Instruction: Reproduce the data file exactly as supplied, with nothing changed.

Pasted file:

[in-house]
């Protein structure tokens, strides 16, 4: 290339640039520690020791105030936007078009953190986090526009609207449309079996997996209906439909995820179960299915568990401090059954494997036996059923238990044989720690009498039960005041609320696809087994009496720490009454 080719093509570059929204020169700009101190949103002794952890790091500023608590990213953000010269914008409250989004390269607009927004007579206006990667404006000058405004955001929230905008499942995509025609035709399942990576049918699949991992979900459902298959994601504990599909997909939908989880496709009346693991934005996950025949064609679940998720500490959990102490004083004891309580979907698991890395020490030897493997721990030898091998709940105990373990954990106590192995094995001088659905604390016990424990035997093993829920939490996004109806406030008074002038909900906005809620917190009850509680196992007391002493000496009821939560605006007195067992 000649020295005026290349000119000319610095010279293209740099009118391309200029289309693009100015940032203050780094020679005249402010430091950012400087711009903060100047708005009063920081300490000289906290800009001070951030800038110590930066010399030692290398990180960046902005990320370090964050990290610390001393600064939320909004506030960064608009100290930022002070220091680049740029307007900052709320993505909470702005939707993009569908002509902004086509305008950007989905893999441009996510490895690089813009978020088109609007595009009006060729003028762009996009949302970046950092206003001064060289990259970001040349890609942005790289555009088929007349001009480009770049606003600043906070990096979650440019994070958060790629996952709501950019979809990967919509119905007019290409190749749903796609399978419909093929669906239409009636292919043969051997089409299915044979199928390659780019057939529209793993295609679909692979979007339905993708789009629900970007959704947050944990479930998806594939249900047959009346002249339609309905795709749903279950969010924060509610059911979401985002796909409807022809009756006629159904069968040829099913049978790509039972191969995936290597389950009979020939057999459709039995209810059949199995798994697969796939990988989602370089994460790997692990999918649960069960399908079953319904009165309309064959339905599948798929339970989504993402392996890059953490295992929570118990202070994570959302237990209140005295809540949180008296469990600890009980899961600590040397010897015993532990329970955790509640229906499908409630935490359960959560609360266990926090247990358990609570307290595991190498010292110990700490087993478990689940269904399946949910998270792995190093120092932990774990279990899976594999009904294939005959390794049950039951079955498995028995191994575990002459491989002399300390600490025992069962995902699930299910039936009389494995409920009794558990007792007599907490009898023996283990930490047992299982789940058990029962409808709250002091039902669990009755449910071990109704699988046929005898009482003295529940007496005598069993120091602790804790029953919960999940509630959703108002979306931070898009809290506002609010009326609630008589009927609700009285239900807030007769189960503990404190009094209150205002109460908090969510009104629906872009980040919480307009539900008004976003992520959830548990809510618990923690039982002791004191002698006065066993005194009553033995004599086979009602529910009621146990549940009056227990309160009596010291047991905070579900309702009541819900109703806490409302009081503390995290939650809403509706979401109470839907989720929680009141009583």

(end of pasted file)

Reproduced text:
[in-house]
């Protein structure tokens, strides 16, 4: 290339640039520690020791105030936007078009953190986090526009609207449309079996997996209906439909995820179960299915568990401090059954494997036996059923238990044989720690009498039960005041609320696809087994009496720490009454 080719093509570059929204020169700009101190949103002794952890790091500023608590990213953000010269914008409250989004390269607009927004007579206006990667404006000058405004955001929230905008499942995509025609035709399942990576049918699949991992979900459902298959994601504990599909997909939908989880496709009346693991934005996950025949064609679940998720500490959990102490004083004891309580979907698991890395020490030897493997721990030898091998709940105990373990954990106590192995094995001088659905604390016990424990035997093993829920939490996004109806406030008074002038909900906005809620917190009850509680196992007391002493000496009821939560605006007195067992 000649020295005026290349000119000319610095010279293209740099009118391309200029289309693009100015940032203050780094020679005249402010430091950012400087711009903060100047708005009063920081300490000289906290800009001070951030800038110590930066010399030692290398990180960046902005990320370090964050990290610390001393600064939320909004506030960064608009100290930022002070220091680049740029307007900052709320993505909470702005939707993009569908002509902004086509305008950007989905893999441009996510490895690089813009978020088109609007595009009006060729003028762009996009949302970046950092206003001064060289990259970001040349890609942005790289555009088929007349001009480009770049606003600043906070990096979650440019994070958060790629996952709501950019979809990967919509119905007019290409190749749903796609399978419909093929669906239409009636292919043969051997089409299915044979199928390659780019057939529209793993295609679909692979979007339905993708789009629900970007959704947050944990479930998806594939249900047959009346002249339609309905795709749903279950969010924060509610059911979401985002796909409807022809009756006629159904069968040829099913049978790509039972191969995936290597389950009979020939057999459709039995209810059949199995798994697969796939990988989602370089994460790997692990999918649960069960399908079953319904009165309309064959339905599948798929339970989504993402392996890059953490295992929570118990202070994570959302237990209140005295809540949180008296469990600890009980899961600590040397010897015993532990329970955790509640229906499908409630935490359960959560609360266990926090247990358990609570307290595991190498010292110990700490087993478990689940269904399946949910998270792995190093120092932990774990279990899976594999009904294939005959390794049950039951079955498995028995191994575990002459491989002399300390600490025992069962995902699930299910039936009389494995409920009794558990007792007599907490009898023996283990930490047992299982789940058990029962409808709250002091039902669990009755449910071990109704699988046929005898009482003295529940007496005598069993120091602790804790029953919960999940509630959703108002979306931070898009809290506002609010009326609630008589009927609700009285239900807030007769189960503990404190009094209150205002109460908090969510009104629906872009980040919480307009539900008004976003992520959830548990809510618990923690039982002791004191002698006065066993005194009553033995004599086979009602529910009621146990549940009056227990309160009596010291047991905070579900309702009541819900109703806490409302009081503390995290939650809403509706979401109470839907989720929680009141009583």